We must bring the Kingdom community to our homes but not forsake the assembly
Jesus said to them, “Come and have breakfast.” John 21:12
“The third kind of service should be a truly evangelical order and should not be held in a public place for all sorts of people. But those who want to be Christians in earnest and who profess the Gospel with hand and mouth should sign their names and meet alone in a house somewhere to pray, to read, to baptize, to receive the sacraments, and to do other Christian work…”
To accomplish the Great Commission, we must disciple all the nations and peoples. But how is this done? Can we finish the task if we limit ourselves to large theaters and preaching? This was not Jesus’ style of discipleship. Does that mean then, that Jesus has failed in building his church like he said he would? (Matthew 16:18) Most certainly not.
Jesus is, in fact, building his church. But how? When we read the New Testament with open eyes, we can see those terms very clearly. For many centuries Christians have worked very hard in many ways in seeking the discipling of the nations. Very often however, it has been caught up in a dysfunctional mess of politics, greed, and personal agendas. Man is very capable of pouring lots of energy and resources into their agendas to make things work, but he cannot build the church no matter how hard he tries. So why are we pushing Jesus out of the picture and trying to take over his job? In a powerful picture painted by our brother Ezekiel, found in chapter sixteen of his book, we see a faithless Bride forsaking God and trying to do things on her own—and the result is a mess.
His salvation and his Holy Spirit have been made freely available to all. However his presence is conditional to the state that our hearts are in. The reality we must face is that though we may gather together in a meeting house to hear a preacher and sing songs about God and see growing numbers of attendees and increased giving God may in fact not be moving and not be present—despite what many of us in the pulpits would like to believe. God can and does make us to succeed (2 Chronicles 26:5, 1 Kings 2:3, 1 Samuel 18:14, Job 42:10-12) but success does not mean that God is moving. (Isaiah 1:12-31, Revelation 3:14-20) Part of being sleepy, lukewarm Christians is growing numb enough to our desperate need of his Spirit to the point where we accept in a mechanical way that God is moving and present when in reality he’s little more than omnipresent. Sin and disobedience to the Gospel will hinder his manifest presence. Sacrifices and oblations do not automatically mean God shows up. God doesn’t look for the tithe or the sacrifice of your time on Sunday morning or how hard you work on your sermon or how good your music is. He looks for the obedient heart. It is a faith-obedience and not a work-obedience. (Romans 1:5; 16:26) To obey is better than sacrifice! (1 Samuel 15:22) It is in this obedience that we find Christ moving and building his church.
The Gospel of the Kingdom needs our homes. Being a church means being a Kingdom family. Consequently, the simplest and most effective way of discipling nations is by planting families of the Holy Spirit. What is increasingly being called the “next reformation” is simply a movement of God to break the old status quo and flawed worldview that sees church chapels as sacred and houses as secular. It is not a voiding of local congregations by any means, but simply bringing balance back to a lopsided tradition. You will notice that when we read in Acts about the Christians gathering together, they gathered both on Solomon’s Porch in great numbers and in houses as small close-knit families.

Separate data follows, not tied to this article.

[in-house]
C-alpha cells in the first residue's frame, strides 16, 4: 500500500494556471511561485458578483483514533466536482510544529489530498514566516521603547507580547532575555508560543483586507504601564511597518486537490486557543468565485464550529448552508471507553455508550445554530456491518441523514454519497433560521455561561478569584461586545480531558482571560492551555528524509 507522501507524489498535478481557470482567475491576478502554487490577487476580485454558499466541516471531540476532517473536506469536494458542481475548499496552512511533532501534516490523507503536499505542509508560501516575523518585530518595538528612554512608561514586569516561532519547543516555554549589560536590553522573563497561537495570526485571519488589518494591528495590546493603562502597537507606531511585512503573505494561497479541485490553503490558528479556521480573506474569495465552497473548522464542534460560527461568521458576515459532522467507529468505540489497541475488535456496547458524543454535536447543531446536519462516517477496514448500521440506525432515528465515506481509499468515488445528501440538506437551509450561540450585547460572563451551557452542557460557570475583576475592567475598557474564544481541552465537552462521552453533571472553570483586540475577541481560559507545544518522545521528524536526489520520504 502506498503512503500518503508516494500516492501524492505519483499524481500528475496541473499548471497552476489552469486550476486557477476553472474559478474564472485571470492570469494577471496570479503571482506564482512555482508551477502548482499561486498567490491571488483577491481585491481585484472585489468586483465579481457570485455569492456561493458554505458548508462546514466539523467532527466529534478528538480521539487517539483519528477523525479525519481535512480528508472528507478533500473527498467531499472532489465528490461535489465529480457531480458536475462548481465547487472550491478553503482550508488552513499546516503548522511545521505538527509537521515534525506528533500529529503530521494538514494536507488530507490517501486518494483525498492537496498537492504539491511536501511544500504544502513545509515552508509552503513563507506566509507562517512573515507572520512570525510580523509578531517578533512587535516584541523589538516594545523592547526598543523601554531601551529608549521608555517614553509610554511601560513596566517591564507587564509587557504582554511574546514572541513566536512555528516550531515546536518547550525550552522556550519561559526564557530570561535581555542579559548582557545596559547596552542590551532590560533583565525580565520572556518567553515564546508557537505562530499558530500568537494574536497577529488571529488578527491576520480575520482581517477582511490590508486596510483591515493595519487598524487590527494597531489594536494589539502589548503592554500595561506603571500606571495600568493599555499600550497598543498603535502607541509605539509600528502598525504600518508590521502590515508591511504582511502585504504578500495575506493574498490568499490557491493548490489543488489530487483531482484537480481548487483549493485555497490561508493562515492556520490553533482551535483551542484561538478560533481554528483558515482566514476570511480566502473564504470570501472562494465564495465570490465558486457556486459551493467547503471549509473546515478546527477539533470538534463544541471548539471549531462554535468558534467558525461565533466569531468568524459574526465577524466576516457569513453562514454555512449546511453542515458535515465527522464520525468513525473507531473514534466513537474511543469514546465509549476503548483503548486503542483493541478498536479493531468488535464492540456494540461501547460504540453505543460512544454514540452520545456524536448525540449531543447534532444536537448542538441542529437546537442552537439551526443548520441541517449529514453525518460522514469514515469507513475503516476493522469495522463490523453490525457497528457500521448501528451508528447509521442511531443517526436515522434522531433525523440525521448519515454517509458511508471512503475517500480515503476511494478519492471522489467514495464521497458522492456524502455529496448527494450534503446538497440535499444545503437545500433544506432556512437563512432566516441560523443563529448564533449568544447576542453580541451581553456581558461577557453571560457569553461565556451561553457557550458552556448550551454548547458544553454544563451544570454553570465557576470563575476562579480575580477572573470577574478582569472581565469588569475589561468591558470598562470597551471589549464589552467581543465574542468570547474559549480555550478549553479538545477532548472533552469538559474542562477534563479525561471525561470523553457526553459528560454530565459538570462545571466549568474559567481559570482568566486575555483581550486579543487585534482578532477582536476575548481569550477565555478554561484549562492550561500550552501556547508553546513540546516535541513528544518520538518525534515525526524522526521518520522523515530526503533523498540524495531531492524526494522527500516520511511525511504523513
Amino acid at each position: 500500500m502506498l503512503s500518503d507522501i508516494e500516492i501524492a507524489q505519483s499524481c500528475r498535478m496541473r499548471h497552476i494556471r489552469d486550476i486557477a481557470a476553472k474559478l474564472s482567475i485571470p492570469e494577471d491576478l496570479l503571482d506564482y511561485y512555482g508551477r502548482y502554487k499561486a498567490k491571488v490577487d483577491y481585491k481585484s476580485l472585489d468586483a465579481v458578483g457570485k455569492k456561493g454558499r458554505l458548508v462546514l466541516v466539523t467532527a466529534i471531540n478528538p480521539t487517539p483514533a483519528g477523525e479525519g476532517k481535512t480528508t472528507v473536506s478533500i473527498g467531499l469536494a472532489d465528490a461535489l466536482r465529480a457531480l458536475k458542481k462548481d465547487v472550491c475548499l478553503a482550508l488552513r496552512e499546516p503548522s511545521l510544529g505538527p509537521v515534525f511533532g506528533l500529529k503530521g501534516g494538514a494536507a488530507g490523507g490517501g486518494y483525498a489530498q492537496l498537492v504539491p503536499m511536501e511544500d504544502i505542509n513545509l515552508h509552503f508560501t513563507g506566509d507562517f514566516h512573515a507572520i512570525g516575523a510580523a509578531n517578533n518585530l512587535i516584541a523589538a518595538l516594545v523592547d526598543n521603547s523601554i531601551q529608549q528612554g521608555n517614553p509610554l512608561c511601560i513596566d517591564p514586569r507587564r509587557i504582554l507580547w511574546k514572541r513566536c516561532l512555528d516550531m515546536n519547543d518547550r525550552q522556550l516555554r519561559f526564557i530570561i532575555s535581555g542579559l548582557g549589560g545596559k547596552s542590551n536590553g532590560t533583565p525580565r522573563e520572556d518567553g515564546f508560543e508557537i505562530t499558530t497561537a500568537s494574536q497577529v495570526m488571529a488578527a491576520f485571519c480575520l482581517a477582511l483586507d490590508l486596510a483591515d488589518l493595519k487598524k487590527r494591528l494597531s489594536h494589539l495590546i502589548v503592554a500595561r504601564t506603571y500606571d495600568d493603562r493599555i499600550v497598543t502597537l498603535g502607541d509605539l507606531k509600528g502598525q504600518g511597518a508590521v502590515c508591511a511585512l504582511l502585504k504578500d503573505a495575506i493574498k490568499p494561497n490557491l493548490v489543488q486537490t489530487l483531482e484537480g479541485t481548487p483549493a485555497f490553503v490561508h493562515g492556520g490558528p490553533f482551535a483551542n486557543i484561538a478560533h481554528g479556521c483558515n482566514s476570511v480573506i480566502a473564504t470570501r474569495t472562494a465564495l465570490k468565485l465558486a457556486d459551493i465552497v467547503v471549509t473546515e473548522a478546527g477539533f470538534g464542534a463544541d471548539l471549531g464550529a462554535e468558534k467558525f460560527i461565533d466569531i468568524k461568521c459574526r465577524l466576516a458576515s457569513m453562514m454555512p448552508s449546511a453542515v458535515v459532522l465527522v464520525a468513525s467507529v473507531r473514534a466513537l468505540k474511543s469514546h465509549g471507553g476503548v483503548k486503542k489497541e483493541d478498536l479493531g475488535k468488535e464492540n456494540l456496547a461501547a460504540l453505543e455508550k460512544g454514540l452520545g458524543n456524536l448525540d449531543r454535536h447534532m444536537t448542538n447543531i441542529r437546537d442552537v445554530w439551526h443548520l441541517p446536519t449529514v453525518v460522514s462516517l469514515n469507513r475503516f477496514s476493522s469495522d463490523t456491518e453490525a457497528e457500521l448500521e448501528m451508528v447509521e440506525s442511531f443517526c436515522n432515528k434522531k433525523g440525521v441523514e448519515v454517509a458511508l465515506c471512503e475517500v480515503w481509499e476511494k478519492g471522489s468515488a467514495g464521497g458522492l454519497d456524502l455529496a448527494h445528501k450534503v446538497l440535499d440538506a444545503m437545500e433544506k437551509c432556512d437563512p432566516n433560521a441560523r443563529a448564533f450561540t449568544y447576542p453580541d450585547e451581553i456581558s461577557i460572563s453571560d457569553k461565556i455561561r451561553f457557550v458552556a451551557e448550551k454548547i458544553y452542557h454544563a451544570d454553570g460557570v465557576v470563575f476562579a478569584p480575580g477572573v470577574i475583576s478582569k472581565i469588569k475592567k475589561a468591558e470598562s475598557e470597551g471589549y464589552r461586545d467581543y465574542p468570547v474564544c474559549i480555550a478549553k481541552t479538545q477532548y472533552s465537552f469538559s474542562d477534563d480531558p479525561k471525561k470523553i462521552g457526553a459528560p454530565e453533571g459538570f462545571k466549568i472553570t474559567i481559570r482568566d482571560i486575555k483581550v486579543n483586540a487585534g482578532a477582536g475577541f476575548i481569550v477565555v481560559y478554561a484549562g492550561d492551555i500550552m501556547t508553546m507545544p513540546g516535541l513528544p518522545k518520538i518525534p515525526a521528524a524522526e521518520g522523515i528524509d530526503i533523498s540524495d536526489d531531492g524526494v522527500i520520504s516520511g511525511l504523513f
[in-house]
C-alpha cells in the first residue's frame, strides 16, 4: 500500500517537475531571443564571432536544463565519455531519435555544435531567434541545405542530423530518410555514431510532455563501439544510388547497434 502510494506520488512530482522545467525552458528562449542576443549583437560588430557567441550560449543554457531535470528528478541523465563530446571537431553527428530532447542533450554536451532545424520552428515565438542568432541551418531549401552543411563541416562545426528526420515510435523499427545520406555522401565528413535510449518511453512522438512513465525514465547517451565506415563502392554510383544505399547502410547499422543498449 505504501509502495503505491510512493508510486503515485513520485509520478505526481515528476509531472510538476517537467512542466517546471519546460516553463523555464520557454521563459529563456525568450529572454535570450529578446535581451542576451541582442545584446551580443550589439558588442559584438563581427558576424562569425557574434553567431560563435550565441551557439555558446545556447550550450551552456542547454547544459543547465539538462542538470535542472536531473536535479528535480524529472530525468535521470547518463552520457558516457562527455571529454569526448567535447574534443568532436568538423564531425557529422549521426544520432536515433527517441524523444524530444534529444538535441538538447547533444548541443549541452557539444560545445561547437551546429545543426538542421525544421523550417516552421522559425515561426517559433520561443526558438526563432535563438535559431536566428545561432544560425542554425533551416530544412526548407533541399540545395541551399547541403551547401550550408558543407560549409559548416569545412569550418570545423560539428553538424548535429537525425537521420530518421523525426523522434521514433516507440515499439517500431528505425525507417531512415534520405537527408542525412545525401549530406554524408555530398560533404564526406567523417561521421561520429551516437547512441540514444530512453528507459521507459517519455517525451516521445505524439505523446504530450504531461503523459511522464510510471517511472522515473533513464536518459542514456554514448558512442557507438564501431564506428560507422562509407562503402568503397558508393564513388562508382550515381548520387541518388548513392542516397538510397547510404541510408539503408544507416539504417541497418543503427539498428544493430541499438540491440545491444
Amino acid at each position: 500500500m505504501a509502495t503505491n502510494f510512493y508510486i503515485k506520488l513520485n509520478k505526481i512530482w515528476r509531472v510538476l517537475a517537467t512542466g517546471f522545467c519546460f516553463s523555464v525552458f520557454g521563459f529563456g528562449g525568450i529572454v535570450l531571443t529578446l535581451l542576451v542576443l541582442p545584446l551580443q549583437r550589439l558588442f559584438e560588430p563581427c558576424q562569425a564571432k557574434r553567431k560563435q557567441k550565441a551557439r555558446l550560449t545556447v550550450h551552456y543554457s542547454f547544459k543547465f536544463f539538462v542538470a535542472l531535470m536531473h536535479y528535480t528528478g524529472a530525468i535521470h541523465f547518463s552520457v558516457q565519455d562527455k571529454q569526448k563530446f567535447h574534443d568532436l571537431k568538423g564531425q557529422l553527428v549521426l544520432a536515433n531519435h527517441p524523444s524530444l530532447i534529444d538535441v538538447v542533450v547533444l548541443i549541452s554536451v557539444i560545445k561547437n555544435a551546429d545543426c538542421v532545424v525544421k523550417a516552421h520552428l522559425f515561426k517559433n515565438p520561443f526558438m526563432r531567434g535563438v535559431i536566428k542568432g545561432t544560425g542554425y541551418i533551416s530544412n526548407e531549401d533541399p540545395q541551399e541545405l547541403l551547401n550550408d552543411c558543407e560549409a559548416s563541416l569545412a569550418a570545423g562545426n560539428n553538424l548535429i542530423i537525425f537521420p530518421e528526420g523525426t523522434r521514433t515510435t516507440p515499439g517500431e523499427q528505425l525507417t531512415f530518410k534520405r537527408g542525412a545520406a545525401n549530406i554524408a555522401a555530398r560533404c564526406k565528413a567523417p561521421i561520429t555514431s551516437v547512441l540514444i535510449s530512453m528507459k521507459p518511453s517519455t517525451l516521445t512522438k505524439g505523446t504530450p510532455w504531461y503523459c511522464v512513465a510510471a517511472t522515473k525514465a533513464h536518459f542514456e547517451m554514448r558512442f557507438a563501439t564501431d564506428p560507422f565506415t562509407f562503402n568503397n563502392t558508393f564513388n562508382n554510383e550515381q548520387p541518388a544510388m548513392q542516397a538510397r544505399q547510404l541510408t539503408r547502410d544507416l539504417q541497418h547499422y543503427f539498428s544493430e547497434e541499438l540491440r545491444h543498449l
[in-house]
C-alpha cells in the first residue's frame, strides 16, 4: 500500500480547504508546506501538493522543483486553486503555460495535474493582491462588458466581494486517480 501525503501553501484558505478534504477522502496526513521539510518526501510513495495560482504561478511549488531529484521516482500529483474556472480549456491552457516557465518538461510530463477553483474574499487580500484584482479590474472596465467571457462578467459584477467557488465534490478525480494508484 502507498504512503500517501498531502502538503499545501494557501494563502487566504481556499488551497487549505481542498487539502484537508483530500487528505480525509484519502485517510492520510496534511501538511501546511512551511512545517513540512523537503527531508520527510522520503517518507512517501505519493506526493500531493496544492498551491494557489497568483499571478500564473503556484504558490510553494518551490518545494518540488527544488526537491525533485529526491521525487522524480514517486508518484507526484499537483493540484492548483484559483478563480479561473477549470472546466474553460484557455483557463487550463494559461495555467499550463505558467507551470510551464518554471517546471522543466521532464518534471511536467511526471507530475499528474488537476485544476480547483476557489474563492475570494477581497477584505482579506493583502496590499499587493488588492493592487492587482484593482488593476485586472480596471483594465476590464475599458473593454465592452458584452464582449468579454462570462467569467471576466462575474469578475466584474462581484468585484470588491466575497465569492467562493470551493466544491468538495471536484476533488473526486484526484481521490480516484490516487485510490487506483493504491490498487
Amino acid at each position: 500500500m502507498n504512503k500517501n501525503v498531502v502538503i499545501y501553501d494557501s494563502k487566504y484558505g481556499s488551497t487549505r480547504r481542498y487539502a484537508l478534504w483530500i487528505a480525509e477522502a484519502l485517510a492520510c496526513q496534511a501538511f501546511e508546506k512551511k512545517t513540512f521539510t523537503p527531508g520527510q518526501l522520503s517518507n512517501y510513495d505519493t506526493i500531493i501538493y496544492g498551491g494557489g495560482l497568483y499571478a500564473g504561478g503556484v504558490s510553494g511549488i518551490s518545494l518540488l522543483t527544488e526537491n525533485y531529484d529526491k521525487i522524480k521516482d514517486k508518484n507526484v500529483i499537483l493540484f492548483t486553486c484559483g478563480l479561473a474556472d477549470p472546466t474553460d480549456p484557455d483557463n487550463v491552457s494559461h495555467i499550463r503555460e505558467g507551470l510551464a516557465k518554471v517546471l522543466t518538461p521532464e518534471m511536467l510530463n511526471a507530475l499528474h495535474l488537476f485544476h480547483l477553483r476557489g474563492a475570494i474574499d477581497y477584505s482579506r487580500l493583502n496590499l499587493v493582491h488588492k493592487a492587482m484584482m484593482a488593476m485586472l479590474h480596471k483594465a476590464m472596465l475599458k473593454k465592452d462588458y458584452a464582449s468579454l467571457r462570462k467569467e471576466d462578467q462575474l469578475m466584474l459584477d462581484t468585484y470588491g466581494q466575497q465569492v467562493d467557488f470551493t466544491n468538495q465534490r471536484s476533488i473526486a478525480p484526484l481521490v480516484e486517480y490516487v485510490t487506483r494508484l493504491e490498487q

This is the pattern we see in the New Testament. Jesus reached out through the homes, taught in the homes, and trained his disciples to go from home to home to spread the Gospel. The Church also started in the home, and disciples multiplied throughout the homes. Of course, these families also gathered together in the temple courts for preaching, strength, unity, and witness. But at the time of Constantine, this movement of the Holy Spirit was largely undermined when the ecclesiology of Church became less of a testament to a future Kingdom and more of an earthly political empire.
Consider the ways of worldly religion with the revolutionary Way that Jesus proclaimed with the coming of his Kingdom:
Worship is sanctioned in temples; ritual and ceremony exclusive to temples.
|The Way of Jesus:
Worship starts in your closet and consumes your entire lifestyle. (Matthew 6:6, Romans 12:1)
|Set-apart hours or days, places and objects; separation between “sacred” and “secular”.||Set-apart lives (the Way of life); no division of “sacred” and “secular”. All of creation is “sacred”. (Psalm 24:1, 1 Corinthians 10:25-28)|
This Way of Jesus was destined to prosper on the household level of society. It does not undermine the place of vocational teachers and preachers of the word, nor does it undermine organization, structure, or liturgy. If anything, it supports those. There will always be organization, structure, and liturgy in our daily living as a family of God, small or large. This is because we are a fallen race in a fallen world. Yet, there is freedom in the Way of Jesus in all these things because it is ultimately the heart that God is after. Having a heart of worship the way Jesus described is humanly impossible just as the building of the Church is. We must worship in the Spirit and in Truth. (Jeremiah 17:9, John 4:23-24, Luke 18:27) With man this is impossible, but with God all things are possible.
The church…multiplied. Acts 9:31
..the number of disciples multiplied greatly… Acts 6:7